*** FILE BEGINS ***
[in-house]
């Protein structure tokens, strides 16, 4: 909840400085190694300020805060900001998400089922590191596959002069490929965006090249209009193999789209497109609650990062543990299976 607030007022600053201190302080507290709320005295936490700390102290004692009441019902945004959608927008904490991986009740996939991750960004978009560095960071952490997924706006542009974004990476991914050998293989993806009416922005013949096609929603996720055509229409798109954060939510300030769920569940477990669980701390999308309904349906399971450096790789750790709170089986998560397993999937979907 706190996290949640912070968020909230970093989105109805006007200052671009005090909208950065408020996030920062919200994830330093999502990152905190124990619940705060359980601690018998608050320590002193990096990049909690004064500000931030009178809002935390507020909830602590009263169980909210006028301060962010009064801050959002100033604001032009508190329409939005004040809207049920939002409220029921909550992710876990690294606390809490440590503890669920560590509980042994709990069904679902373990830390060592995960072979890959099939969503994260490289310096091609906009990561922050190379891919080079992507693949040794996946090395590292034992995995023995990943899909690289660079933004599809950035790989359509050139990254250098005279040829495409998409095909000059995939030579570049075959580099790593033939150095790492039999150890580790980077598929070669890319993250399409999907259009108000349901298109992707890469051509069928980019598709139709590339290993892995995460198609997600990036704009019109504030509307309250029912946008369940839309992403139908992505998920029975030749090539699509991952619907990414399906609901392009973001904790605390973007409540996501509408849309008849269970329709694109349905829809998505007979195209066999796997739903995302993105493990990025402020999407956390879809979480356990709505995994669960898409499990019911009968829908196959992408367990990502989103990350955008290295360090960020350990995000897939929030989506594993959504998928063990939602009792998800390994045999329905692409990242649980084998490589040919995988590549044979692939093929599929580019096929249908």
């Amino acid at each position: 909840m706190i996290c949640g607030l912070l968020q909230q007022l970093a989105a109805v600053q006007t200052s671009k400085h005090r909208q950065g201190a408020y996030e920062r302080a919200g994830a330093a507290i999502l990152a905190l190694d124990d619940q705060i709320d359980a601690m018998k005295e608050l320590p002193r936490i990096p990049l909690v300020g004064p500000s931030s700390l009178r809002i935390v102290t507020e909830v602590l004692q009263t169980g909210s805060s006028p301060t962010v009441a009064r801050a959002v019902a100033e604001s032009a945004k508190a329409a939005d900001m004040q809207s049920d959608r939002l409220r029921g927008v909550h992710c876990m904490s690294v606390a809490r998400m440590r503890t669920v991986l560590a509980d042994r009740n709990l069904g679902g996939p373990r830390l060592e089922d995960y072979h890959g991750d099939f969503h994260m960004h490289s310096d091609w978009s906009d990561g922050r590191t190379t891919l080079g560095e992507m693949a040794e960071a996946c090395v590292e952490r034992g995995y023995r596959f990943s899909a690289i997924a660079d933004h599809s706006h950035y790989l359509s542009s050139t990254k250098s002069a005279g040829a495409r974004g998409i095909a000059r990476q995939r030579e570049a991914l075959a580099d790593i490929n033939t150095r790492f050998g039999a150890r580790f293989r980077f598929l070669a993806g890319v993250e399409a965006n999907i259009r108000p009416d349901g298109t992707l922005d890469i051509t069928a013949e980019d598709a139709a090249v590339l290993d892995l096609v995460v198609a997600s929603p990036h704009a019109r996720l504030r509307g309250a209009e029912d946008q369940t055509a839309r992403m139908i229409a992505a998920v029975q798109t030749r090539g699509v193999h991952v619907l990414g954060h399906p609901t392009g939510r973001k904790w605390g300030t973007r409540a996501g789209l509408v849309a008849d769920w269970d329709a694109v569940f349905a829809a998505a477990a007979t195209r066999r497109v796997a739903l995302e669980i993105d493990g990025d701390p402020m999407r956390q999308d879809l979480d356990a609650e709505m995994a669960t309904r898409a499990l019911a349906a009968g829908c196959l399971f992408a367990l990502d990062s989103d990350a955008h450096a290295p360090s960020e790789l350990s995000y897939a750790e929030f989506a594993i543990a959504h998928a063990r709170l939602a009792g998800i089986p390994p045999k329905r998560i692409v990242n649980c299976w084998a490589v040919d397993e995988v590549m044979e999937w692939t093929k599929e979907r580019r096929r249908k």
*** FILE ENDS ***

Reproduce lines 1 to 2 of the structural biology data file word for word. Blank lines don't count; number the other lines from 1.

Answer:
[in-house]
């Protein structure tokens, strides 16, 4: 909840400085190694300020805060900001998400089922590191596959002069490929965006090249209009193999789209497109609650990062543990299976 607030007022600053201190302080507290709320005295936490700390102290004692009441019902945004959608927008904490991986009740996939991750960004978009560095960071952490997924706006542009974004990476991914050998293989993806009416922005013949096609929603996720055509229409798109954060939510300030769920569940477990669980701390999308309904349906399971450096790789750790709170089986998560397993999937979907 706190996290949640912070968020909230970093989105109805006007200052671009005090909208950065408020996030920062919200994830330093999502990152905190124990619940705060359980601690018998608050320590002193990096990049909690004064500000931030009178809002935390507020909830602590009263169980909210006028301060962010009064801050959002100033604001032009508190329409939005004040809207049920939002409220029921909550992710876990690294606390809490440590503890669920560590509980042994709990069904679902373990830390060592995960072979890959099939969503994260490289310096091609906009990561922050190379891919080079992507693949040794996946090395590292034992995995023995990943899909690289660079933004599809950035790989359509050139990254250098005279040829495409998409095909000059995939030579570049075959580099790593033939150095790492039999150890580790980077598929070669890319993250399409999907259009108000349901298109992707890469051509069928980019598709139709590339290993892995995460198609997600990036704009019109504030509307309250029912946008369940839309992403139908992505998920029975030749090539699509991952619907990414399906609901392009973001904790605390973007409540996501509408849309008849269970329709694109349905829809998505007979195209066999796997739903995302993105493990990025402020999407956390879809979480356990709505995994669960898409499990019911009968829908196959992408367990990502989103990350955008290295360090960020350990995000897939929030989506594993959504998928063990939602009792998800390994045999329905692409990242649980084998490589040919995988590549044979692939093929599929580019096929249908």